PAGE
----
The special effects are good, better for a war movie than a monster movie, but apparently they made their choice. It seems fairly obvious that someone (writer/director Tom Green, no, not that Tom Green) wanted to make a war movie, and used the contractual sequel for Monsters as the vehicle. I really feel like I've been invited to a steak dinner, but ended up at a vegetarian restaurant.

Thursday, September 10, 2015

Shadow People

Shadow People ~ As I've mentioned in this blog many times before, I'm a big Art Bell fan, or at least I was when he was the host of Coast to Coast AM. If I'm being honest, neither entity has done all that well separately and on their own, which is a damn shame. I blame George Noory, but that's a fight for another day. One of the things I used to love about Art on Coast is when he would talk about Shadow People, those nights would creep me out.

I'm already afraid of the dark so listening to Art talk about malevolent living shadows with the lights out was always a bad idea, but a lot of people have encountered them and believe in them. So when I first heard of this flick called Shadow People, also known as The Door, involving a talk radio host, I had to track it down and watch it.

What's really weird about this flick is that everything about it seems like it stepped out of an Art Bell episode of Coast to Coast AM. It's based on a viral video, seen here, that may or may not be real. Sleep Study GR 16 was supposedly a real thing and caught shadow creatures on video, maybe. Right.

The movie is also very social media conscious and features a late night radio talk show host, Charlie Crowe, who's like an old school cross between Art and Joe Frank, with just a touch of Morning Zoo as well. A paranoid caller, claiming to be pursued by shadow people, sends Charlie photos and files from the Sleep Study, and we're off.

Half documentary, half thriller, Shadow People is interspersed with interviews, sort of a poor man's Blair Witch Project. Because of this, it's really hard for the movie to find its flow and rhythm. Just when I started to care about a character, 'real' footage or interviews would take me right out of it.

The movie is of course all fake. This is neither documentary nor thriller, it's just a horror movie, and not a very well executed one either. Shadow creatures that come when you fall asleep could be pretty frightening, but this movie can't quite seem to mine the material. Nowhere near as good as I wanted it to be.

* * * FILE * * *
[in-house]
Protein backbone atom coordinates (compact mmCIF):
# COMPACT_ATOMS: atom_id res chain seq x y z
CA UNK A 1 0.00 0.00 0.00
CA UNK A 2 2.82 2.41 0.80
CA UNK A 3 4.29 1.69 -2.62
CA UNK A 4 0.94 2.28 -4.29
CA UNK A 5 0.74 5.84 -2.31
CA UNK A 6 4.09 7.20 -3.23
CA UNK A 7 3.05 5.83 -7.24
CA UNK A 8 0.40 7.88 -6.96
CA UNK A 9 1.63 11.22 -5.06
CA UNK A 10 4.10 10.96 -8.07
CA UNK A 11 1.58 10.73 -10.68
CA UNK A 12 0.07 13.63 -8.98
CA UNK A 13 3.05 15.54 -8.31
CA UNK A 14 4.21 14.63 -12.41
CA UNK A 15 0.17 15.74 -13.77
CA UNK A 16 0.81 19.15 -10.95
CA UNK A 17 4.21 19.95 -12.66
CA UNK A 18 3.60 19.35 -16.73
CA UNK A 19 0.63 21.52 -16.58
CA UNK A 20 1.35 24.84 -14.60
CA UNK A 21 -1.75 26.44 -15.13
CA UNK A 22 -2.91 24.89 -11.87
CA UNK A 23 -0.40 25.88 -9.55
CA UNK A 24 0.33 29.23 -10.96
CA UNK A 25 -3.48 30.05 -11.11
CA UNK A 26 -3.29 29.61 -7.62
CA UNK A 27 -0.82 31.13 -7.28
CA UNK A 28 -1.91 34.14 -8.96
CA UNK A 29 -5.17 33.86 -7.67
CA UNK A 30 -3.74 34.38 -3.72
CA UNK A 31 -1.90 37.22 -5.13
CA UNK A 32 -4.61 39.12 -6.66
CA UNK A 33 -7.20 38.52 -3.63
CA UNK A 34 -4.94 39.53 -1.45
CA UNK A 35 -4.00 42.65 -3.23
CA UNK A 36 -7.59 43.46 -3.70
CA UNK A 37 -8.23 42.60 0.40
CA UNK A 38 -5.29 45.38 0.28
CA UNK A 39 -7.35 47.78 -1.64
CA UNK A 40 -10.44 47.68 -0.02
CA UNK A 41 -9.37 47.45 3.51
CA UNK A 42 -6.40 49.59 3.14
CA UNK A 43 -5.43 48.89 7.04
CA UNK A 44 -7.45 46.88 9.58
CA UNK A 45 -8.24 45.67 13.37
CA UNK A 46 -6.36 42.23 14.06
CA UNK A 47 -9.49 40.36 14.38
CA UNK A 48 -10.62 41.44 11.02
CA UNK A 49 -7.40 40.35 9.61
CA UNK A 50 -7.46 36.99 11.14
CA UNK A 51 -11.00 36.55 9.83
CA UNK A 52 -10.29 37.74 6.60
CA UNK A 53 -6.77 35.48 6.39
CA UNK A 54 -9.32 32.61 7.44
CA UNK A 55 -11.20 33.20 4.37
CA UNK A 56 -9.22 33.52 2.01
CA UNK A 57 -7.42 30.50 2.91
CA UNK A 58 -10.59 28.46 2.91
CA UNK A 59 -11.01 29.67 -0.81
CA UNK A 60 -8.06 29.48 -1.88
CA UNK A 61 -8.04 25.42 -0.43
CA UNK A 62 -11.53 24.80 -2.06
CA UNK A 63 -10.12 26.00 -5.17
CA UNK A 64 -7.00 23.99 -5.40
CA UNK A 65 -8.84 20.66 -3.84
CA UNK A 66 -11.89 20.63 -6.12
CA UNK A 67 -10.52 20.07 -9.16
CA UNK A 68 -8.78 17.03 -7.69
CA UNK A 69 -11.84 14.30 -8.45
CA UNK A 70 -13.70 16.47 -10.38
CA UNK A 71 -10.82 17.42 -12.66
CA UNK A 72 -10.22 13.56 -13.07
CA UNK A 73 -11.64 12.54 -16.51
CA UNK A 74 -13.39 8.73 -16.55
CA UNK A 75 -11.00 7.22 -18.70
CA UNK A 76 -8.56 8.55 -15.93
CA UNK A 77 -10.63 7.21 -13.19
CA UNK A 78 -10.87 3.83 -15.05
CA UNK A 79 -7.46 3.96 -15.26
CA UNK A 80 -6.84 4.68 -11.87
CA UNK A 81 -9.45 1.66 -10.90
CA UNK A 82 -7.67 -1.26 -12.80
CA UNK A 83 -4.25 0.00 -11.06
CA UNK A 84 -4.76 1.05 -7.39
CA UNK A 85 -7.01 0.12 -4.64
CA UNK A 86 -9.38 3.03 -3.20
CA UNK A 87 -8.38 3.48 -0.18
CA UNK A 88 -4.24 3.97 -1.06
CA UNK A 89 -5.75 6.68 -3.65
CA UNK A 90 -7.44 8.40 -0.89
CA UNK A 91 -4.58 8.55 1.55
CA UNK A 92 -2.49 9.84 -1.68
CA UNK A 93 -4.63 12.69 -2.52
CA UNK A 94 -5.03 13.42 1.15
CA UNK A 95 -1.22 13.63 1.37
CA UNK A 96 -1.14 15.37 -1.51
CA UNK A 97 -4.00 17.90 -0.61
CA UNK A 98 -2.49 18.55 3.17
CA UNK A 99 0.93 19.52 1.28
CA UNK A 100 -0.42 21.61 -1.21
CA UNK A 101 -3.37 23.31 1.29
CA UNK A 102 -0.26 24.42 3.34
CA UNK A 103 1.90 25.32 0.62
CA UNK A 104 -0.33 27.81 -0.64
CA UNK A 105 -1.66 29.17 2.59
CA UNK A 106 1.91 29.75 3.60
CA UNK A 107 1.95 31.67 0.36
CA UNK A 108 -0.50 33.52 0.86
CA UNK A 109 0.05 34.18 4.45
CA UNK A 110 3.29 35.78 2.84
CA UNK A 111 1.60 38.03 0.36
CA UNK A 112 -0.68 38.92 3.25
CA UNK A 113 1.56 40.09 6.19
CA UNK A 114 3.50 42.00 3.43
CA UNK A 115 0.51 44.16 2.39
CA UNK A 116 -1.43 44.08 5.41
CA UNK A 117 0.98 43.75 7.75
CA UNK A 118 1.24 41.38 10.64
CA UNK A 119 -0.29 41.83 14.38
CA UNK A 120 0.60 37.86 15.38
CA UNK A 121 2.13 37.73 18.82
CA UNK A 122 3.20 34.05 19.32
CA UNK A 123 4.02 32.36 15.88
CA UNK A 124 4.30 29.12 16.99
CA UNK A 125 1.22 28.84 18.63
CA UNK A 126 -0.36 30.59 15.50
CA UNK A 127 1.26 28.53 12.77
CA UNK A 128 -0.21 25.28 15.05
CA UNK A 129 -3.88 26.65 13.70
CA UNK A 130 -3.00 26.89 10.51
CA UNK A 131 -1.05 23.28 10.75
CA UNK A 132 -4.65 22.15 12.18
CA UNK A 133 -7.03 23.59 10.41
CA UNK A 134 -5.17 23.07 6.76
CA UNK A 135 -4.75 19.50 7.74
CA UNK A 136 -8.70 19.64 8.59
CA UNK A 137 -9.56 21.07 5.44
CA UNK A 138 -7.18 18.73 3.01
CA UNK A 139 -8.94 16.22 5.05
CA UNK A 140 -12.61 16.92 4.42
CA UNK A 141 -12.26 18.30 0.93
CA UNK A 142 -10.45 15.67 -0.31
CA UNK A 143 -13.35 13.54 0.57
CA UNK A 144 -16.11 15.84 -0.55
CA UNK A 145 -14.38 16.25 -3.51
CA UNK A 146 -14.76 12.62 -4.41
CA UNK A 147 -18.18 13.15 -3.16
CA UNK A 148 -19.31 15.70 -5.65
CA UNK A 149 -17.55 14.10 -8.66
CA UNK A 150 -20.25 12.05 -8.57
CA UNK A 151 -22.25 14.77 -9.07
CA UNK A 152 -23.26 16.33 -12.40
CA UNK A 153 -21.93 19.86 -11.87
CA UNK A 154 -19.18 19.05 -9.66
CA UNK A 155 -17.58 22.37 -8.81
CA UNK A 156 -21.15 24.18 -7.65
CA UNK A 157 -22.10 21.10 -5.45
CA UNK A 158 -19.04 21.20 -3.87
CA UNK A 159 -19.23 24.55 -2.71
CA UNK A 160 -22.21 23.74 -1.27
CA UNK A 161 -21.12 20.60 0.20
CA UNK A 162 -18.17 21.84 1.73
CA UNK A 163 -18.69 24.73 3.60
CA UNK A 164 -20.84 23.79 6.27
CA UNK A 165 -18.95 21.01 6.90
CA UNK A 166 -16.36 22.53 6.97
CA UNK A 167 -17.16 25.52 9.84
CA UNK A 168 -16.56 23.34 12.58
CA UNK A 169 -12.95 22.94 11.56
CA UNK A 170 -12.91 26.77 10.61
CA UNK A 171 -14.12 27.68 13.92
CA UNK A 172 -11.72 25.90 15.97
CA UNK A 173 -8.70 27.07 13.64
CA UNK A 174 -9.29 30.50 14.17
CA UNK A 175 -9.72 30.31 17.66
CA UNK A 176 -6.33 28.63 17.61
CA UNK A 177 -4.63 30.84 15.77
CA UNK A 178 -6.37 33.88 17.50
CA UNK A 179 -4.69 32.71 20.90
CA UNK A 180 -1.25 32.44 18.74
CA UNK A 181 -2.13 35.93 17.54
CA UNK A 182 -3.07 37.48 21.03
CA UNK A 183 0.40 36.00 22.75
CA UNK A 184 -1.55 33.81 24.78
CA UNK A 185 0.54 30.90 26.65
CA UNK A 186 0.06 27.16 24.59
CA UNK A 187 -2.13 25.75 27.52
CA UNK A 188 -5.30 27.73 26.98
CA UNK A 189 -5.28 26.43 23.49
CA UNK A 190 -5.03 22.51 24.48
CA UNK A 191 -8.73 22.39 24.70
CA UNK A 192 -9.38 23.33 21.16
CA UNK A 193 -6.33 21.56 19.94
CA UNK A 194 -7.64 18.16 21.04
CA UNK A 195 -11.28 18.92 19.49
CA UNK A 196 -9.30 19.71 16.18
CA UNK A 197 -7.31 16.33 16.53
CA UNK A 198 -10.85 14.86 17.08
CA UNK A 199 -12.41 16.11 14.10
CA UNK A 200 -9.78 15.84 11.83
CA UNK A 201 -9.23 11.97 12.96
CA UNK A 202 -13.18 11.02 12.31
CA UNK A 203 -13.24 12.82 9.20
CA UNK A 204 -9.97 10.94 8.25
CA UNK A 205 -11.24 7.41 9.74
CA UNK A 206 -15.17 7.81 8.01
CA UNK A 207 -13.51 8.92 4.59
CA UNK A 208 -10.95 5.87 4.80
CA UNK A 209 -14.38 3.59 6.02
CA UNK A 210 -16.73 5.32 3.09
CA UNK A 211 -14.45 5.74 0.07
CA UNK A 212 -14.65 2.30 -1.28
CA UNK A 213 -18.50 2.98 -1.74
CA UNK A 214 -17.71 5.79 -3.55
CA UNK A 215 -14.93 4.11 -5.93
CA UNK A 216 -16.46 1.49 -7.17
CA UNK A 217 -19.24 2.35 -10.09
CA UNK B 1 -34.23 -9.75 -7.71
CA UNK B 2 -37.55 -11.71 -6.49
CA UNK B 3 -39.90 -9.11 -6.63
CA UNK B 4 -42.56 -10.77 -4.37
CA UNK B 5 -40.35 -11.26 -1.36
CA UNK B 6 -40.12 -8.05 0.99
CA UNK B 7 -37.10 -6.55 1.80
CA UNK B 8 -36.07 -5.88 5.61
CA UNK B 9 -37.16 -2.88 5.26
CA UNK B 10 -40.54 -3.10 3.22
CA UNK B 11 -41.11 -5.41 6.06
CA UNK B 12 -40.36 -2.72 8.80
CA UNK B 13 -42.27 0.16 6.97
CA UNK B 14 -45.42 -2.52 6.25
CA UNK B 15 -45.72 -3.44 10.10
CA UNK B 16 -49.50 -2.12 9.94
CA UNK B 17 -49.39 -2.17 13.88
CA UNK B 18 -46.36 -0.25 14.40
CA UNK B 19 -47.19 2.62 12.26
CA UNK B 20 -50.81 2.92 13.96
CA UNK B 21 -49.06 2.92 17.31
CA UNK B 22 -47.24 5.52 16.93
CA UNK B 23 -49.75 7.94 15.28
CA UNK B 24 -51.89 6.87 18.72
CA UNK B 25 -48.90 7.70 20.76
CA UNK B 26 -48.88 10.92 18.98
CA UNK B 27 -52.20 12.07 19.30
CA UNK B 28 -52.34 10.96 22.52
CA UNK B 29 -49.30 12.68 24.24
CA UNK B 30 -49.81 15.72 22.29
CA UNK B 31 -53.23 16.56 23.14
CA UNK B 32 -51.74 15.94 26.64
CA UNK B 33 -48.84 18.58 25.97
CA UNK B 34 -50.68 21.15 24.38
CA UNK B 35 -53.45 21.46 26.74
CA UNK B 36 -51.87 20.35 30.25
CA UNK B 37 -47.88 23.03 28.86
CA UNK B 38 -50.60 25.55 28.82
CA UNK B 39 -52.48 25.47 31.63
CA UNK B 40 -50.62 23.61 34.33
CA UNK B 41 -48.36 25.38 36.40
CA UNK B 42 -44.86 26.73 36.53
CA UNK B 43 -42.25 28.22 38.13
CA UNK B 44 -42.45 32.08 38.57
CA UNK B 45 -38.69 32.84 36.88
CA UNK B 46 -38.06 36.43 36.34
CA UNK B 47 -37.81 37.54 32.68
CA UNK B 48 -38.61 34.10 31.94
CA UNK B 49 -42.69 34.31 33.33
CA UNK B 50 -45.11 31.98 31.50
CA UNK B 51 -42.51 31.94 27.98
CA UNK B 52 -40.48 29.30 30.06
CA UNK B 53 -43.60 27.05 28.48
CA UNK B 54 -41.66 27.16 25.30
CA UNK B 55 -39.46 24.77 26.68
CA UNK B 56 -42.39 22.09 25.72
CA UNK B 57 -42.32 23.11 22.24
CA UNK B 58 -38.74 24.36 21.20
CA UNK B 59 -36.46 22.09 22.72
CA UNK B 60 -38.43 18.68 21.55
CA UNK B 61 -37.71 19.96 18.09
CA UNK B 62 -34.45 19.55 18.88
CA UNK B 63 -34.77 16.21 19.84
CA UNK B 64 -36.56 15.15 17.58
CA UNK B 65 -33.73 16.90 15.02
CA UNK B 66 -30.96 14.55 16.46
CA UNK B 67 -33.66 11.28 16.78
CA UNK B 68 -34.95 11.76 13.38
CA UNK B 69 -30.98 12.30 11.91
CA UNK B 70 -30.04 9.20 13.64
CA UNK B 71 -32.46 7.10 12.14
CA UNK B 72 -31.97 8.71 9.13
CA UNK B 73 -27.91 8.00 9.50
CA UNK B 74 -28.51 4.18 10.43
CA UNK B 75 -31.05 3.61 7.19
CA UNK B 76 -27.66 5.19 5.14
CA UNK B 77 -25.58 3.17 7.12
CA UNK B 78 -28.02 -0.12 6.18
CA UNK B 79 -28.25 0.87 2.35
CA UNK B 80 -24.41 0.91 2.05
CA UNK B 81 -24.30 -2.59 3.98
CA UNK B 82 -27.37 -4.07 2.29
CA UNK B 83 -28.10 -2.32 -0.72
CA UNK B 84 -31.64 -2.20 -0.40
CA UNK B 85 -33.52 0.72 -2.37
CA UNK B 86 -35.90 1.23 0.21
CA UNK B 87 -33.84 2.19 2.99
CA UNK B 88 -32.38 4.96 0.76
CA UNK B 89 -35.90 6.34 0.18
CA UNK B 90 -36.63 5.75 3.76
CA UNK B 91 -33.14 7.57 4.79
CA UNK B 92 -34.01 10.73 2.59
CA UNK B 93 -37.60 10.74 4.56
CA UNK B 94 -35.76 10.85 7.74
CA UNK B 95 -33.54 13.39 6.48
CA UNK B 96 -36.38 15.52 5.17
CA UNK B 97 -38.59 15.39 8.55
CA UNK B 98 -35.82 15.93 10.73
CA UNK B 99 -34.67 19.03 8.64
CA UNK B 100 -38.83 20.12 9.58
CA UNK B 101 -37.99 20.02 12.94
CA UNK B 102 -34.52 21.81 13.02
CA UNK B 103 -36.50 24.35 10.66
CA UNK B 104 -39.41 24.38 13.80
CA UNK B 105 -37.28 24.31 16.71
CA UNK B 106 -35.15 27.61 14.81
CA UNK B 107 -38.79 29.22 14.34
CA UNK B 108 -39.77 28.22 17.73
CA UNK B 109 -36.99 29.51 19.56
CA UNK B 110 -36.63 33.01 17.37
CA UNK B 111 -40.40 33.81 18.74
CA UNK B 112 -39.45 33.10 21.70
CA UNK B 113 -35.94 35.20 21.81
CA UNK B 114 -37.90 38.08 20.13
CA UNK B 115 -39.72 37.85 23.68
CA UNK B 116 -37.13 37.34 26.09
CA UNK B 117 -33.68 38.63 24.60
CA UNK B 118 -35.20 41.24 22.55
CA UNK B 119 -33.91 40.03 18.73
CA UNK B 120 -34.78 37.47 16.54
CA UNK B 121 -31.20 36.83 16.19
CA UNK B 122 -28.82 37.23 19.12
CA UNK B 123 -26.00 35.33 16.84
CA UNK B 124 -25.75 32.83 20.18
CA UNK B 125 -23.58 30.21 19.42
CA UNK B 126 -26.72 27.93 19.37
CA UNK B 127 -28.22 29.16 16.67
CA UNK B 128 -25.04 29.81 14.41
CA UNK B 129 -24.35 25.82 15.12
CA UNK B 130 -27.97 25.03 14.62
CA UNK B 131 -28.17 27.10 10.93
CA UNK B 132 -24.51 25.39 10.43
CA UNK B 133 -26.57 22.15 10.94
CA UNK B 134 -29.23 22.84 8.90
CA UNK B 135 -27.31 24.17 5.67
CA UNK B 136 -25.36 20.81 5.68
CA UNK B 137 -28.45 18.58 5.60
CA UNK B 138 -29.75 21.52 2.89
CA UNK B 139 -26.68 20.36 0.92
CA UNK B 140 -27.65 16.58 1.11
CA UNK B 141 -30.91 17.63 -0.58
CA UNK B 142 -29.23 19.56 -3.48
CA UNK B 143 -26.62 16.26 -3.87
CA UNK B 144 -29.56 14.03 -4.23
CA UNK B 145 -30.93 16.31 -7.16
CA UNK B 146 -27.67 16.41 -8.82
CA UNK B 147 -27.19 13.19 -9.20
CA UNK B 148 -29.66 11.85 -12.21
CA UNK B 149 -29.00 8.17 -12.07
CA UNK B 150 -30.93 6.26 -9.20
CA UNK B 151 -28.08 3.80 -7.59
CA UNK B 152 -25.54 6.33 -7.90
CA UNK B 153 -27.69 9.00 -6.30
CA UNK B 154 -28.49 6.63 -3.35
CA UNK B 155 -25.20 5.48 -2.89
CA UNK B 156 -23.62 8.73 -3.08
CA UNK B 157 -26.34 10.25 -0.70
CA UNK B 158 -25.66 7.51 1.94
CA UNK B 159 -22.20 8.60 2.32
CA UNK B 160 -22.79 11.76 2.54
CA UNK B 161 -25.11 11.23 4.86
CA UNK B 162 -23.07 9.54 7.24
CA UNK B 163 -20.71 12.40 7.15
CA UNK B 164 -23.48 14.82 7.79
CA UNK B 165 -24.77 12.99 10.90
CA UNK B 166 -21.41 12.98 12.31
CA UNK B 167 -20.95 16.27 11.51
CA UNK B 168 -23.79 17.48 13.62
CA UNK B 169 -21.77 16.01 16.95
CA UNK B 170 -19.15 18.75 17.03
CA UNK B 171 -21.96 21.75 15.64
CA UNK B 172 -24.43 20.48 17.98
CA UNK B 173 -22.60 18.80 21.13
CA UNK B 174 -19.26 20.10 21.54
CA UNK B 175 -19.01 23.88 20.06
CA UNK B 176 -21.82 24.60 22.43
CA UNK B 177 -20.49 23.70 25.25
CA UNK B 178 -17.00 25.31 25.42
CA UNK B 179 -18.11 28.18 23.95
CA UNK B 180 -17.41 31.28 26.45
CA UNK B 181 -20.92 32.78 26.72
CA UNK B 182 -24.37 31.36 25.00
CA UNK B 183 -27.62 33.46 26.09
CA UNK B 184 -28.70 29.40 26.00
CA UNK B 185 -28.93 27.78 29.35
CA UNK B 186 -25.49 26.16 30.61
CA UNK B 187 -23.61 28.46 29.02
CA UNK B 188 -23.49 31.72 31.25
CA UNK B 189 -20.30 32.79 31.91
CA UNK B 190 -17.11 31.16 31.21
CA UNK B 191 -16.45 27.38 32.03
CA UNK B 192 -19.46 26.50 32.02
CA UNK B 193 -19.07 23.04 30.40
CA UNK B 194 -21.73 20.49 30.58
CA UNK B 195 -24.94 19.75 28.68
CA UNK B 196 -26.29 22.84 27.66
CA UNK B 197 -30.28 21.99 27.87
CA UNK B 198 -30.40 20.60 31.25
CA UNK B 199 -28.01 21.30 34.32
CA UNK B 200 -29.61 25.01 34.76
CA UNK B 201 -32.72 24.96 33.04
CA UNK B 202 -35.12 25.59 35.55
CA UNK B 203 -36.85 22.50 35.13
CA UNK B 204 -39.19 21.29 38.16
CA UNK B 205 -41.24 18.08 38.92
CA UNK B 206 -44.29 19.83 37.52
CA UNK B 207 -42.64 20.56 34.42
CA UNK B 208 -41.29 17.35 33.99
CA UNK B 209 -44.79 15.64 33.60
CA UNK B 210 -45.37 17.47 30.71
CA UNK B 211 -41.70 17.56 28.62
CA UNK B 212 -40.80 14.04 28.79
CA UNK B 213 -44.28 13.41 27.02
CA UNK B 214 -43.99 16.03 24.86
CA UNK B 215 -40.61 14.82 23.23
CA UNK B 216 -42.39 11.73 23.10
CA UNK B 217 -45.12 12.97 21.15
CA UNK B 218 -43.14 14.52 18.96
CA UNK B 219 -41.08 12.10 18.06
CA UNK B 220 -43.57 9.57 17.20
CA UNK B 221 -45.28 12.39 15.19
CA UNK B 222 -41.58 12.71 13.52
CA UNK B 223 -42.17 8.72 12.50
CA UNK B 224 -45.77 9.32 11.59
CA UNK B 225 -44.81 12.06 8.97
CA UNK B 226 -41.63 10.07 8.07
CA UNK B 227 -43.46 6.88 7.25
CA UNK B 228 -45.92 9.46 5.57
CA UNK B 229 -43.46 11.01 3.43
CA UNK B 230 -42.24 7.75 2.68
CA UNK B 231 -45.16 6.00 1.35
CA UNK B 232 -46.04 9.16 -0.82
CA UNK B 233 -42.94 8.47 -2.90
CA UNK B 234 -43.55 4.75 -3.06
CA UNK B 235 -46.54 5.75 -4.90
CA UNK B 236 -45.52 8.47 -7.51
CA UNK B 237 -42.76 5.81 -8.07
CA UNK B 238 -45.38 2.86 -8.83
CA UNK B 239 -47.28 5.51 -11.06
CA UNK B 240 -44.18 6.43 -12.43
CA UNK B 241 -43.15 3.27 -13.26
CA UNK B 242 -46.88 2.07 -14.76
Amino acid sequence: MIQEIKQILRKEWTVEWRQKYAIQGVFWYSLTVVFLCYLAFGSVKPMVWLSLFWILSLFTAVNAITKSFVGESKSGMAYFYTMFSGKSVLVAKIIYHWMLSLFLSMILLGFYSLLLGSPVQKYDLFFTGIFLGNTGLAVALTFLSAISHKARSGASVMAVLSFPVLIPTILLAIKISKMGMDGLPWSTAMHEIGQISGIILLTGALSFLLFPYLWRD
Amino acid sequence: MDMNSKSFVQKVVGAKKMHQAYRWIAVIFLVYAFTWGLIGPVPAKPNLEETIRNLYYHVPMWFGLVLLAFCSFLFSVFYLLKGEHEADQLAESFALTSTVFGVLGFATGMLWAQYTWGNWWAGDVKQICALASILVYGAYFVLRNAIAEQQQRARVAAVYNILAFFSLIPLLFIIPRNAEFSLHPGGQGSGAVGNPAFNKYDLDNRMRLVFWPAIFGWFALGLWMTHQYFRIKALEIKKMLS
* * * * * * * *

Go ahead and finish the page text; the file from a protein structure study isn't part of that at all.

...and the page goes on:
Wednesday, September 09, 2015

Three Memories and More

We've lost three more actors from Hollywood's past this previous week - Dean Jones, Judy Carne, and Martin Milner. They may have been minor celebrities on the totem pole of such things, but each held specific memories for me.

Dean Jones was an actor and name for me that was inextricably attached to Disney. His name might as well have meant Disney when it came to live-action Disney movies. He was the good guy, the straight guy. He was the star of such films as That Darn Cat, The Love Bug, Herbie Goes to Monte Carlo, The Million Dollar Duck, and Monkeys, Go Home - all of which has some specific memory for me. You can hear me talk more about Dean Jones on the latest episode of The Make Mine Magic Podcast.

Judy Carne, though probably nowadays more remembered for her failed marriage to Burt Reynolds than being the "Sock It To Me" girl on "Laugh-In," also holds memories. She was two firsts for me. I remember asking my mother why Carne talked funny and she explained about accents. Judy Carne also represented my first experience with TV catchphrases as I recalled kids saying "sock it to me" all the time in kindergarten although I don't think any of us knew what it meant.

I was too young for "Route 66" (or "Dragnet" for that matter), but Martin Milner left a huge impression on me as Officer Pete Malloy on "Adam-12" created by Jack Webb. Malloy was cop, role model, and friend, and I remember watching it in syndication every weeknight with my father, while learning the police ten code so we would know what was going on on his police scanner. I also remember watching the end credits every time because my father kidded that one of these days the guy with the hammer would get tired and miss. A year or so ago I watched the whole run of "Adam-12" on MeTV and gained a new respect for the series as there was much more going on than my child's mind could grasp.

 As I said, these three weren't big stars but they sure left an impression on me. Dean Jones, Judy Carne, and Martin Milner will be missed, and will live on in rerun and video.

Tuesday, September 08, 2015

Ace Kilroy Is Back!

Just a quick note to let you all know that my favorite webcomic, Ace Kilroy, by friends Rob Kelly and Dan O'Connor, has come back for a pre-third season adventure. "Wish You Were Here" began last week, and features part 5 today.